Fact Zap

Titanium in Periodic Table - The Wonder Metal

Titanium is a special metal in the periodic table. Titanium stands out. It is light weight but super strong. This makes Titanium in demand for many products, from electronic gadgets to jewels.

Periodic element block of Titanium element

Titanium is called the wonder metal because it can pack a lot of punch in a small size.
What does this mean.. ? A thin strip of Titanium is stronger than big chunks of other metals. Titanium can withstand high temperature, resist corrosion and rust, is unaffected by magnetism or electricity and cannot be damaged by acids. It takes a lot to break or damage Titanium in any way.

Titanium in nature

Titanium cannot be found separate in Nature. It is always found as its oxide. Titanium oxide was first discovered way back in 1791. Frequent reporting of Titanium proved it is abundant on Earth. In fact, Titanium is the ninth most commonly found element in Earth's crust. Many igneous rocks contain Titanium oxides. Titanium is found in meteorites, in the Sun, Moon and even in stars.

Strong expectations

Industrial world was once super excited after the discovery of Titanium. Its high strength to weight ratio meant it could replace traditional iron and steel in industries. Titanium is widely available on Earth, and is very strong. This combination means lower prices, and cheaper machines. Experts were talking about high speed, light weight super sonic Titanium jets at affordable costs.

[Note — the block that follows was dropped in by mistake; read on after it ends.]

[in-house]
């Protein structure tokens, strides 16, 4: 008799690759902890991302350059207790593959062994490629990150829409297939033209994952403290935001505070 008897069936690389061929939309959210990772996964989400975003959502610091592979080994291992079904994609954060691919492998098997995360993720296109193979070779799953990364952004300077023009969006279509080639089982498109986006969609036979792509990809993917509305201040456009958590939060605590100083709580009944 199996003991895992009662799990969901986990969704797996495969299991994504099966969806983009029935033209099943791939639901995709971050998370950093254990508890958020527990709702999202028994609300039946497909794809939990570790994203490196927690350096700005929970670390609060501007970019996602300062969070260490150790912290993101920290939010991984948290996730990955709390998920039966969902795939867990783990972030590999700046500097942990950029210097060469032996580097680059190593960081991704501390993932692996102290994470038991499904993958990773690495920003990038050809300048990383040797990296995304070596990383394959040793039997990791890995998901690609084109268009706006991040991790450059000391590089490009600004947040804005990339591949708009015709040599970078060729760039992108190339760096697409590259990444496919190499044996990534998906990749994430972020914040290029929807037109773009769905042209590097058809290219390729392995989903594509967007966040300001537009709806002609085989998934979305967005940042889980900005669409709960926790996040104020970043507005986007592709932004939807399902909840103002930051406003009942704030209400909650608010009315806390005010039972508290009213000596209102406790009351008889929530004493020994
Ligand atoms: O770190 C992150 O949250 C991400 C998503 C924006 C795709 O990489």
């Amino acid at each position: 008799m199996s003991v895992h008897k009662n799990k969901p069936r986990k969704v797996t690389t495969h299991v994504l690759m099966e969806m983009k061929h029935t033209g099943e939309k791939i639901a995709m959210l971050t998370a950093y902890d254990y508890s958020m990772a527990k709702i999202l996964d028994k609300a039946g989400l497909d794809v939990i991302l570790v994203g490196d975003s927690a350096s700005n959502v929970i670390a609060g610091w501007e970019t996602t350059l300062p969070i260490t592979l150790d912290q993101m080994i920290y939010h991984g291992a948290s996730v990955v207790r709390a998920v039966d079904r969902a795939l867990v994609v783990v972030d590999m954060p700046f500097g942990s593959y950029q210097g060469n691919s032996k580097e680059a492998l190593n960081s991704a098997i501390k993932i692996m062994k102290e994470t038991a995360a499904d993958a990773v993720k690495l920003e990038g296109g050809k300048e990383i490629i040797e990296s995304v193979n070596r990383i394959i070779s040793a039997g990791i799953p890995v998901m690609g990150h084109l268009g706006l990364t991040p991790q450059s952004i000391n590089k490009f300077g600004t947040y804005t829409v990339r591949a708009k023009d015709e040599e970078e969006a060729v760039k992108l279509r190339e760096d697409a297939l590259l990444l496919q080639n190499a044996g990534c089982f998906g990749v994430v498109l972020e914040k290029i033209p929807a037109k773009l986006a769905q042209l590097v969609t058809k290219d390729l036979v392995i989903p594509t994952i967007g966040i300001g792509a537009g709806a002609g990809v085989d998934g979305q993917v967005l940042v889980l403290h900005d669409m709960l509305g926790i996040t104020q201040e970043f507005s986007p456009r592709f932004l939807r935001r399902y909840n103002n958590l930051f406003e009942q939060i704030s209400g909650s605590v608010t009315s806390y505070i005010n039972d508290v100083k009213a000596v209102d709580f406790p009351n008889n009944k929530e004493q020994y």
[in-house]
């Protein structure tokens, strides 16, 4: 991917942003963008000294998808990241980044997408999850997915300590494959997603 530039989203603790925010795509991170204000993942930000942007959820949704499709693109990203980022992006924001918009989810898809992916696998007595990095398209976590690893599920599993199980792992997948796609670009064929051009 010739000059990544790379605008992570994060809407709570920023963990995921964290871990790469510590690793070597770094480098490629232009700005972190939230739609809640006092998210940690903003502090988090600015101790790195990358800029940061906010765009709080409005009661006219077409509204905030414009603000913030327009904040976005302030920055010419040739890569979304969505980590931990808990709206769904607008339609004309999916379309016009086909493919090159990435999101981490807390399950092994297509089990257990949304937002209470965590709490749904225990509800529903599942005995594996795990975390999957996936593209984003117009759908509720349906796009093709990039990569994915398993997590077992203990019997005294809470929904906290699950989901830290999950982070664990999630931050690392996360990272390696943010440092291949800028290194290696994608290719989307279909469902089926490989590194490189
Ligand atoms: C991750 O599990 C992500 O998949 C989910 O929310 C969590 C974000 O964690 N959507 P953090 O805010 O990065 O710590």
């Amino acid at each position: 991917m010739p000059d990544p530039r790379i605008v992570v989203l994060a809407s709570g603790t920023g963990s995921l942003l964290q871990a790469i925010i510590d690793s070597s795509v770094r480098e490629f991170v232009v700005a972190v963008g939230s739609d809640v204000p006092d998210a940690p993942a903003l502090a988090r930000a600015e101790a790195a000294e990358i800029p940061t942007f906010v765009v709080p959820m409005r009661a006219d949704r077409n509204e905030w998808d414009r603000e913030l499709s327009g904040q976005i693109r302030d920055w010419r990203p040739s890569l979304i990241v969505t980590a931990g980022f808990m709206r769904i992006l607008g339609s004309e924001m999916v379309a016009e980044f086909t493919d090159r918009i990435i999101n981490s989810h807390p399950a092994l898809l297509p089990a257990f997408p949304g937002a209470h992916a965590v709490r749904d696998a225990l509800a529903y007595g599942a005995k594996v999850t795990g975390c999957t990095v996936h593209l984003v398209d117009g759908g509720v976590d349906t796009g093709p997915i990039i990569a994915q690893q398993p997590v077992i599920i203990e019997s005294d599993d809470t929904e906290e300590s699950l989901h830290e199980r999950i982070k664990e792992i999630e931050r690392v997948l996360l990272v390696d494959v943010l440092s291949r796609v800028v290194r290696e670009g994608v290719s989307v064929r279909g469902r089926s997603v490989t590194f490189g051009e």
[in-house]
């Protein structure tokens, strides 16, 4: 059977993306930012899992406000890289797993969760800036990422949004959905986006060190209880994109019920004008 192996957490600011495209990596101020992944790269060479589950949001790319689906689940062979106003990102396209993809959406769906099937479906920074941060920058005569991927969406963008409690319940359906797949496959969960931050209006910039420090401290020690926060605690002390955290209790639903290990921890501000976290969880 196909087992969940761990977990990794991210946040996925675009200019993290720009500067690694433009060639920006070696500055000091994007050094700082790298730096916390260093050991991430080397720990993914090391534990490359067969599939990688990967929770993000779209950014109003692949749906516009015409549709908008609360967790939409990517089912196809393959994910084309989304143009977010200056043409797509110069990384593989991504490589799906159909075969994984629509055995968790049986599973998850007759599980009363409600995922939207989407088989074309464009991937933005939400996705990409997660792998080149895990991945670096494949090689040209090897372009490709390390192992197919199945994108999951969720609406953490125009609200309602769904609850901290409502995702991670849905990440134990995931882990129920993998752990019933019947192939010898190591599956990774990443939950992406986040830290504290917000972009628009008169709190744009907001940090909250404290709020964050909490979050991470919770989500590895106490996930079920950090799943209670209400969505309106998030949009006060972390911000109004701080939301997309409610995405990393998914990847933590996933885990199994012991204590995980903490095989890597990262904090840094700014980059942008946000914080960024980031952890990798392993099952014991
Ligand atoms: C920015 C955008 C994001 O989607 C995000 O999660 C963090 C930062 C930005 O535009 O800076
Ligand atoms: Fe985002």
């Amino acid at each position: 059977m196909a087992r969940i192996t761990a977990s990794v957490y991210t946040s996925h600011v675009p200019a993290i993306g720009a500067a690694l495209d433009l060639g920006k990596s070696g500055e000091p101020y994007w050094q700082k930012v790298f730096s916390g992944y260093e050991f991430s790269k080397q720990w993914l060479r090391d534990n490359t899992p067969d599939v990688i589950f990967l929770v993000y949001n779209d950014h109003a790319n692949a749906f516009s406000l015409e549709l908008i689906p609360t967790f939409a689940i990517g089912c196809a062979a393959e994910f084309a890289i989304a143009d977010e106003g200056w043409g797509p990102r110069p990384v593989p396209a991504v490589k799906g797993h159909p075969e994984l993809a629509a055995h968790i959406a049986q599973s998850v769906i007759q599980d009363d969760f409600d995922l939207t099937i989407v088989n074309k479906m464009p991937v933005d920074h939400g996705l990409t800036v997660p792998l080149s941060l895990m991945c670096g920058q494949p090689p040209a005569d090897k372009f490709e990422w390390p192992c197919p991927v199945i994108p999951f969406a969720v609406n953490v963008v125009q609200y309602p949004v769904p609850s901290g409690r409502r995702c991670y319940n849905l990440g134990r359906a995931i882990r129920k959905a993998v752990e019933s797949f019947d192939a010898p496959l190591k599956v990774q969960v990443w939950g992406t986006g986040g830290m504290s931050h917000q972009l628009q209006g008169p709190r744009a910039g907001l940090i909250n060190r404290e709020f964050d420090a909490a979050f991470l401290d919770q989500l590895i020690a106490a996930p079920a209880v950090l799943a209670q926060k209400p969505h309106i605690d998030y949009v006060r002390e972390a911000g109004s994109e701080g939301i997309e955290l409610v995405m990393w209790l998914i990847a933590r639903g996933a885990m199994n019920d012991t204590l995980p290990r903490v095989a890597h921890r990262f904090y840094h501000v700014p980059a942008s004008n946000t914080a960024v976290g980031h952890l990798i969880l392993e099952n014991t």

Harsh reality

But the wonder metal did not make things easy for man. Separating titanium from its oxides was difficult, time consuming and could not be done in large quantities. It was very difficult to get pure Titanium. Scientists kept working on it hoping to find a simple extraction process. Finally, a scientist called Kroll found a way to extract titanium in 1932. Called the Kroll process, it is used till this day to get Titanium in its pure state.

After the extraction of Titanium, industries have tried to use Titanium in different ways. It is so strong that it is difficult to work with Titanium. Engineering tools cannot shape or chisel Titanium. It takes a lot of effort and time to make Titanium products, because of its strength. Titanium screwheads can break spanners, Titanium bars can break tool tips, and melting titanium for casting is difficult due to the metal's high melting point.


Today, Titanium is used in paints, tooth fillings, body implants and jewellery. Titanium coated tools are common in engineering applications. They are also used in industries like aircrafts and ship building to make engines, parts, and structural frames.

It is up to the future engineers to find better ways to work with this wonder metal.